Is Your Mental Health Support Service Exclusionary?

Published: June 2023

The majority of the United Kingdom is rural, 90% of England and 98% of Scotland for example. Nonetheless, public facilities are concentrated in urban areas, such that the people living and working in rural areas, including those who manage our agriculture, forests, farms, and outdoor spaces, are far removed from life-changing services.

How did this happen, and what are you as a business owner legally obliged to do? First of all, it’s crucial we answer the “how”.

Rural Residents Leave the Starting Block at a Disadvantage

Not only are health providers more likely to practise in urban centres, and rural residents less likely to be able to afford to access mental health support services, rural residents are less likely to be able to get to mental health services, and providers are less likely to recognise a mental illness.

There is free statutory support for mental health as well as private but even accessing the “free” support requires running a car to reach the locations, greater time investment taking multiple buses to reach this vital care, as well as stress spent on public transport by already vulnerable individuals.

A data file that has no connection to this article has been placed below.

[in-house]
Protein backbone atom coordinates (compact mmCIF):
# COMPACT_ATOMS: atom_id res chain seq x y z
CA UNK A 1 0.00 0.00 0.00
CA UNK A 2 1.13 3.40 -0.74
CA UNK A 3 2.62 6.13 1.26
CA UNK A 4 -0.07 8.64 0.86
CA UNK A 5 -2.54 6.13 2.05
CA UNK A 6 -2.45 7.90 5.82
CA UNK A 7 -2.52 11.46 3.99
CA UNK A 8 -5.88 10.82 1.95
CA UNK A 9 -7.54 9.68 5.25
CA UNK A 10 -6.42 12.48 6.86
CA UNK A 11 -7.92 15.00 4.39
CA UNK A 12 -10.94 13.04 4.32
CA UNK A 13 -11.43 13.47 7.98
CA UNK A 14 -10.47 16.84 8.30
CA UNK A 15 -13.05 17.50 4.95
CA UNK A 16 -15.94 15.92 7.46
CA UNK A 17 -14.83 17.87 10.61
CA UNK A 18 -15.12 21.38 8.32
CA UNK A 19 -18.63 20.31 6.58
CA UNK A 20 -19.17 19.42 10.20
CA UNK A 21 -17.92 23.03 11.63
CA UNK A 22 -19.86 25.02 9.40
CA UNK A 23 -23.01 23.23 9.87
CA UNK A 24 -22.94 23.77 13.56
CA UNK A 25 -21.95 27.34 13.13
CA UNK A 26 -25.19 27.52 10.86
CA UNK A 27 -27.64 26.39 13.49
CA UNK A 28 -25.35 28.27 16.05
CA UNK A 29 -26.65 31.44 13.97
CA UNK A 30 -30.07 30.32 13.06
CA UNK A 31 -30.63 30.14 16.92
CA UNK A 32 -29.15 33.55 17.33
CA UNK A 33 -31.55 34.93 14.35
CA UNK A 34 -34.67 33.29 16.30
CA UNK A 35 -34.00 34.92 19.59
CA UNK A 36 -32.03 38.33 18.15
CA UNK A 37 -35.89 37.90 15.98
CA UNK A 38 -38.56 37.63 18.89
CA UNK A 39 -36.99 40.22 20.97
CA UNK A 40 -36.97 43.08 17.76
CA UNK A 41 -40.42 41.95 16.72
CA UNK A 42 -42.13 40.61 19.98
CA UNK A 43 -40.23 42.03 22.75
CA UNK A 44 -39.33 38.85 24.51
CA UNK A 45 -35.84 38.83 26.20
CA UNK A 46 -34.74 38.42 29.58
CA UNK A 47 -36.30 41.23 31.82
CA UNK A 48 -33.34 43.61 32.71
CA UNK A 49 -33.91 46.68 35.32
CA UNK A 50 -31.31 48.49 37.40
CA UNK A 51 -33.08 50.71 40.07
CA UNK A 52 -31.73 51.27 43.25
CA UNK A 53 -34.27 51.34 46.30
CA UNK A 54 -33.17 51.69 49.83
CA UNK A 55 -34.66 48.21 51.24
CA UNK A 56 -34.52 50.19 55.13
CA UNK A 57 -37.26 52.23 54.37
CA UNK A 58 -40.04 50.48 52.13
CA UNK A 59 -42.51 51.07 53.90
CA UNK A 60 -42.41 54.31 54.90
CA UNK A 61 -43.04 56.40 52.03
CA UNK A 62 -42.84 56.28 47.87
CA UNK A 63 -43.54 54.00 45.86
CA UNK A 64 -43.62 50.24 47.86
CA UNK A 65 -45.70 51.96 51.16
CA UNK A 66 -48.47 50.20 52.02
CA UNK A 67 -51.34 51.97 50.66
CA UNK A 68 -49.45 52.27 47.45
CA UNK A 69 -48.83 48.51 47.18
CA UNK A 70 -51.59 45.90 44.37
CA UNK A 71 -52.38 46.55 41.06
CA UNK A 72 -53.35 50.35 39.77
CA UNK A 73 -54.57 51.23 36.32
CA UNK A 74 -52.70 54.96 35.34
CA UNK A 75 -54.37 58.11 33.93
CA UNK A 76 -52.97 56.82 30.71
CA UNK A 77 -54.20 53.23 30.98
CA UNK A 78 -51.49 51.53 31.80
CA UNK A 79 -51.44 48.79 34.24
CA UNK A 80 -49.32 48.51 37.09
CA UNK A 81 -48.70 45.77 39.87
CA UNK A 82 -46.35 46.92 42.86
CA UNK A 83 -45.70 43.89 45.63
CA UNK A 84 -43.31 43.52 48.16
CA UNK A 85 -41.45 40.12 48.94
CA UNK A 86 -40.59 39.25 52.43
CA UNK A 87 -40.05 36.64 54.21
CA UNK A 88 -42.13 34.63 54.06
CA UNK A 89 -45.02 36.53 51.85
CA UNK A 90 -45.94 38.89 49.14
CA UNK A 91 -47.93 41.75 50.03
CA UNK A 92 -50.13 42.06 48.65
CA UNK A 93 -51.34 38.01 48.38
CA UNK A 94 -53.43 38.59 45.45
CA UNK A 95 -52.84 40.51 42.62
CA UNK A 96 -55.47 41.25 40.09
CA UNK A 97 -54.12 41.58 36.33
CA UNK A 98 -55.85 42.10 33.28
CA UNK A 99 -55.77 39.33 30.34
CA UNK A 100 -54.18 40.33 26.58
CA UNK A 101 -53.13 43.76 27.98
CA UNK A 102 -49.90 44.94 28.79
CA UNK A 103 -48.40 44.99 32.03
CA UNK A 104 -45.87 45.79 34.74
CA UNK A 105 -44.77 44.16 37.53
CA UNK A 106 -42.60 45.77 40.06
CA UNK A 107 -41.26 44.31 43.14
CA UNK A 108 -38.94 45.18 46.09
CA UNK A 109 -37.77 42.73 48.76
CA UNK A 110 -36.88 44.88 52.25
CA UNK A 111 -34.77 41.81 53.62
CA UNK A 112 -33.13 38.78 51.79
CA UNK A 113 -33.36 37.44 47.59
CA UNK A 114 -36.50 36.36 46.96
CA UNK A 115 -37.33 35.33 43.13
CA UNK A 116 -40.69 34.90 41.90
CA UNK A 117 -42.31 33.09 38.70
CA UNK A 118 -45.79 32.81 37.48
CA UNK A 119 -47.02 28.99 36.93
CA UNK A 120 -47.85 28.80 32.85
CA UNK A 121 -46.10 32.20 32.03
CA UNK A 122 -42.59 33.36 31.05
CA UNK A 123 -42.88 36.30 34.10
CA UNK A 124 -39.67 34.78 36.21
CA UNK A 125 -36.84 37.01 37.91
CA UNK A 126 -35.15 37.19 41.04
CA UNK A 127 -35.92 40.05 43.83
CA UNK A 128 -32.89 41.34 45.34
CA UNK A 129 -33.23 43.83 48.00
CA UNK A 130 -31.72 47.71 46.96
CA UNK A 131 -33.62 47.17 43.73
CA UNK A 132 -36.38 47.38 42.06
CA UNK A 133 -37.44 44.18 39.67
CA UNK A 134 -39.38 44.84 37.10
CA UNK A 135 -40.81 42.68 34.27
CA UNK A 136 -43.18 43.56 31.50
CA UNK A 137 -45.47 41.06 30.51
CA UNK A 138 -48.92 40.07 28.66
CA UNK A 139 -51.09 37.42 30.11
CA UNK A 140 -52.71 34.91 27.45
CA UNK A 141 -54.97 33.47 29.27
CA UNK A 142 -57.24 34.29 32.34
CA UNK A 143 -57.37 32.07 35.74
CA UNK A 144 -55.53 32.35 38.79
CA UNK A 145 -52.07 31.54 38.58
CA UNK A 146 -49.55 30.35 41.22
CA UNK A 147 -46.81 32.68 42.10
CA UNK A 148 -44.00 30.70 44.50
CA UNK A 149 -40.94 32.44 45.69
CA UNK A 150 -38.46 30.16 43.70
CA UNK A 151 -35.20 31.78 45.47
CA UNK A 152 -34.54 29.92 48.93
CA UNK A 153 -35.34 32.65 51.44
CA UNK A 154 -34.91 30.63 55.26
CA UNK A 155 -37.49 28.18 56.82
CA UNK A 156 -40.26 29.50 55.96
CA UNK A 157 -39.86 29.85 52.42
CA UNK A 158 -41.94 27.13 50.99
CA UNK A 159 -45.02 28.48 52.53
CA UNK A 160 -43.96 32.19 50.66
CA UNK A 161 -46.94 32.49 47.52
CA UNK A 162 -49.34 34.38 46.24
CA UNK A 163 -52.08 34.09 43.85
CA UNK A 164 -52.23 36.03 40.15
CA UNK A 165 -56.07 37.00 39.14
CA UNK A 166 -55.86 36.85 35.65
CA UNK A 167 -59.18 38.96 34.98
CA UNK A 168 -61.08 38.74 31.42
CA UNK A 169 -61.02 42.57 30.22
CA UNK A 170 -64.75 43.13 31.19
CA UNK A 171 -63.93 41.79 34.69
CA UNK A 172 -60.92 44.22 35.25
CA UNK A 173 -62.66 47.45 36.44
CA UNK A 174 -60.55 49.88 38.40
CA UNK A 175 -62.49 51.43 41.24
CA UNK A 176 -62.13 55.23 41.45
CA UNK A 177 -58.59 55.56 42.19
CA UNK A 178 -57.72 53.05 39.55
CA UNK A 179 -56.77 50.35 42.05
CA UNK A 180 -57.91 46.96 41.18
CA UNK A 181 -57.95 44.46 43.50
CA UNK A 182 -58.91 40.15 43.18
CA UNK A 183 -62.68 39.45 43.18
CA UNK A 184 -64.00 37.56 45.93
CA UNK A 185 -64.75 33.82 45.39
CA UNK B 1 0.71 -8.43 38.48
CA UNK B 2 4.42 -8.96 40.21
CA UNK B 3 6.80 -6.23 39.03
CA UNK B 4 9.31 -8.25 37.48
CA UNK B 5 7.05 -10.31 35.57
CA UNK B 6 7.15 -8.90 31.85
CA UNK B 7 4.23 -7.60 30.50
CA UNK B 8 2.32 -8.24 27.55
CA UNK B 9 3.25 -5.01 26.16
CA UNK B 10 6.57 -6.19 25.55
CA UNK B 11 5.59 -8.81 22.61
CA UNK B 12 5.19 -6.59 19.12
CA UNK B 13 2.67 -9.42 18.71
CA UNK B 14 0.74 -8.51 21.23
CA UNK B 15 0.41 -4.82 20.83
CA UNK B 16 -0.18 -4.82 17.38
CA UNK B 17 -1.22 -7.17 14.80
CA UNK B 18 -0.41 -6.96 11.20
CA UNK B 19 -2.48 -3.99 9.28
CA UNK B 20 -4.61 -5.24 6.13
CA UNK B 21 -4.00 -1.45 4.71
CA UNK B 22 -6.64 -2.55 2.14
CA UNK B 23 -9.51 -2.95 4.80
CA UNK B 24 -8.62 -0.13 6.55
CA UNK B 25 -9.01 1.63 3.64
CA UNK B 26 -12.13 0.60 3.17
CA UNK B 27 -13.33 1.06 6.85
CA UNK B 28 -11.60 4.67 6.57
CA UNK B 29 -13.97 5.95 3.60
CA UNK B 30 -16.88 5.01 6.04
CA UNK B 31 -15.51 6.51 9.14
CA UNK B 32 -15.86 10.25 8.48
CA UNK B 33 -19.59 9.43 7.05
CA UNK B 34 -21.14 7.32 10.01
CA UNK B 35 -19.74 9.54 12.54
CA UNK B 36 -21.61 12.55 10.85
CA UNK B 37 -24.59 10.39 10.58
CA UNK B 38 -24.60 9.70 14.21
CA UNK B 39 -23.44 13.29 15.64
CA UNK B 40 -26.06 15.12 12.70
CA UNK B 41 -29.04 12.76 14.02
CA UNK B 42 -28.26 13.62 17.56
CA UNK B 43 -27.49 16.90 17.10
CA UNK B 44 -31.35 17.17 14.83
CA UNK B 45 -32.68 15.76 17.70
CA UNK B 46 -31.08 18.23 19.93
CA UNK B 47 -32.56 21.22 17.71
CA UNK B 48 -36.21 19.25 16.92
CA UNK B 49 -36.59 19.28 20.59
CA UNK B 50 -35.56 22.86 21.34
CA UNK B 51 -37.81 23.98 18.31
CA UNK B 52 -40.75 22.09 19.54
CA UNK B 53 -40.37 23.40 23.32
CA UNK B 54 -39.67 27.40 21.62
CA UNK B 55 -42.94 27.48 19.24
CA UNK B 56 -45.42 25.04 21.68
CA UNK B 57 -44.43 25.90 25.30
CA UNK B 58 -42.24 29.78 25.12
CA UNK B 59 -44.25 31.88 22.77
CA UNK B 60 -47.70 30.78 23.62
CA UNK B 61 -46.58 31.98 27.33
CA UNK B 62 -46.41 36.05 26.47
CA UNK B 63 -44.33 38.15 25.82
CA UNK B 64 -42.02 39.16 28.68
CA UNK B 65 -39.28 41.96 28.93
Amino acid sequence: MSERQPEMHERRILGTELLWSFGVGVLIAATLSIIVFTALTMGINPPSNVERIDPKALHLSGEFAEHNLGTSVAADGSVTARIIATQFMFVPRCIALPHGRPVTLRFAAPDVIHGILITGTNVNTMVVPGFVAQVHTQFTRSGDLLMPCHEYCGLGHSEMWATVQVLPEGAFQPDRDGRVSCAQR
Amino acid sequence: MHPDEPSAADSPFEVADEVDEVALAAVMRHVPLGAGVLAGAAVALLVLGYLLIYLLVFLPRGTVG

Moreover, private healthcare has waiting lists, so even those with the funds to do all the above may be waiting to gain access to a professional of the correct speciality. In cities, there’s an abundance of options available to those in need, so waiting lists might move faster or people can go to another area of their city, conveniently connected by public transport.

What does a person need, in order to access the same private or public services from a rural area? At a bare minimum, they need:

A vehicle or multiple public transport links

Flexible work hours to allow for time off

Child or dependent care

Money to fund the journey 

On top of the financial load, Covid has worsened the gap. The significant deterioration in mental health during the first year of the pandemic has not returned to pre-pandemic levels. 

COVID-19 mortality rates in the most deprived areas remain high, which notably impacts rural resident’s mental health in many ways. Rural areas are the most deprived, in terms of lacking even basic essential services and facilities.

Mental Health Care Access Is an Urgent Issue

Why is fair access an issue we must urgently solve? Even NHS England and the government recognise that the “low visibility of mental health service in rural communities can lead to a culture of self-reliance, which can prevent people from seeking support earlier, instead only seeking support when they have already reached ‘crisis’ stage.”